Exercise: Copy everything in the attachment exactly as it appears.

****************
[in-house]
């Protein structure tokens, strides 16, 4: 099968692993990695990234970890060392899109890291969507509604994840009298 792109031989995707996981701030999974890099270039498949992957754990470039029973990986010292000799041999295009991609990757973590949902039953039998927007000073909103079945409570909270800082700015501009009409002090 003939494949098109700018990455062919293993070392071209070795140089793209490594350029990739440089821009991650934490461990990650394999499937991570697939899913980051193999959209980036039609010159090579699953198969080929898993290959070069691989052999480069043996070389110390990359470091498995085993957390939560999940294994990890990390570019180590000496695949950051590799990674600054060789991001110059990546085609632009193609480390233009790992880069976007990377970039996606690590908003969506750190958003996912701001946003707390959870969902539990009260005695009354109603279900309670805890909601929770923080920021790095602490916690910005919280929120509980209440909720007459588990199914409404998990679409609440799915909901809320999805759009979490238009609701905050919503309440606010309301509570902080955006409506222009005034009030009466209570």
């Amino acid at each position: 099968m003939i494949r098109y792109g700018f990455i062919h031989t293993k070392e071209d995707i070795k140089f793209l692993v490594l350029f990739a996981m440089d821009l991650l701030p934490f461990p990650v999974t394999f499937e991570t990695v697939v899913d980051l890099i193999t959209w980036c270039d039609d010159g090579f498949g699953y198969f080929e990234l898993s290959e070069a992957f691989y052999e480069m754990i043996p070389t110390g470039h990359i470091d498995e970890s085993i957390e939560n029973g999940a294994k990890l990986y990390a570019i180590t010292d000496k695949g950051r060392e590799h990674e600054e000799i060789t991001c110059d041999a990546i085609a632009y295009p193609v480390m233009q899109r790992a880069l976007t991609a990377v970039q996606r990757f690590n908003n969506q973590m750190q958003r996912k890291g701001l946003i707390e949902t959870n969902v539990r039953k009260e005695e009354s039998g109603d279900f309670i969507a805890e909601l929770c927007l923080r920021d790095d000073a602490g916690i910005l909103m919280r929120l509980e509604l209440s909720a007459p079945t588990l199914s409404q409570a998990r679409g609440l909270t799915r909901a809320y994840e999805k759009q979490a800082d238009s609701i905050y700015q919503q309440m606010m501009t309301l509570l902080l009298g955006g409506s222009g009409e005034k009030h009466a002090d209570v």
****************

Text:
[in-house]
């Protein structure tokens, strides 16, 4: 099968692993990695990234970890060392899109890291969507509604994840009298 792109031989995707996981701030999974890099270039498949992957754990470039029973990986010292000799041999295009991609990757973590949902039953039998927007000073909103079945409570909270800082700015501009009409002090 003939494949098109700018990455062919293993070392071209070795140089793209490594350029990739440089821009991650934490461990990650394999499937991570697939899913980051193999959209980036039609010159090579699953198969080929898993290959070069691989052999480069043996070389110390990359470091498995085993957390939560999940294994990890990390570019180590000496695949950051590799990674600054060789991001110059990546085609632009193609480390233009790992880069976007990377970039996606690590908003969506750190958003996912701001946003707390959870969902539990009260005695009354109603279900309670805890909601929770923080920021790095602490916690910005919280929120509980209440909720007459588990199914409404998990679409609440799915909901809320999805759009979490238009609701905050919503309440606010309301509570902080955006409506222009005034009030009466209570």
């Amino acid at each position: 099968m003939i494949r098109y792109g700018f990455i062919h031989t293993k070392e071209d995707i070795k140089f793209l692993v490594l350029f990739a996981m440089d821009l991650l701030p934490f461990p990650v999974t394999f499937e991570t990695v697939v899913d980051l890099i193999t959209w980036c270039d039609d010159g090579f498949g699953y198969f080929e990234l898993s290959e070069a992957f691989y052999e480069m754990i043996p070389t110390g470039h990359i470091d498995e970890s085993i957390e939560n029973g999940a294994k990890l990986y990390a570019i180590t010292d000496k695949g950051r060392e590799h990674e600054e000799i060789t991001c110059d041999a990546i085609a632009y295009p193609v480390m233009q899109r790992a880069l976007t991609a990377v970039q996606r990757f690590n908003n969506q973590m750190q958003r996912k890291g701001l946003i707390e949902t959870n969902v539990r039953k009260e005695e009354s039998g109603d279900f309670i969507a805890e909601l929770c927007l923080r920021d790095d000073a602490g916690i910005l909103m919280r929120l509980e509604l209440s909720a007459p079945t588990l199914s409404q409570a998990r679409g609440l909270t799915r909901a809320y994840e999805k759009q979490a800082d238009s609701i905050y700015q919503q309440m606010m501009t309301l509570l902080l009298g955006g409506s222009g009409e005034k009030h009466a002090d209570v």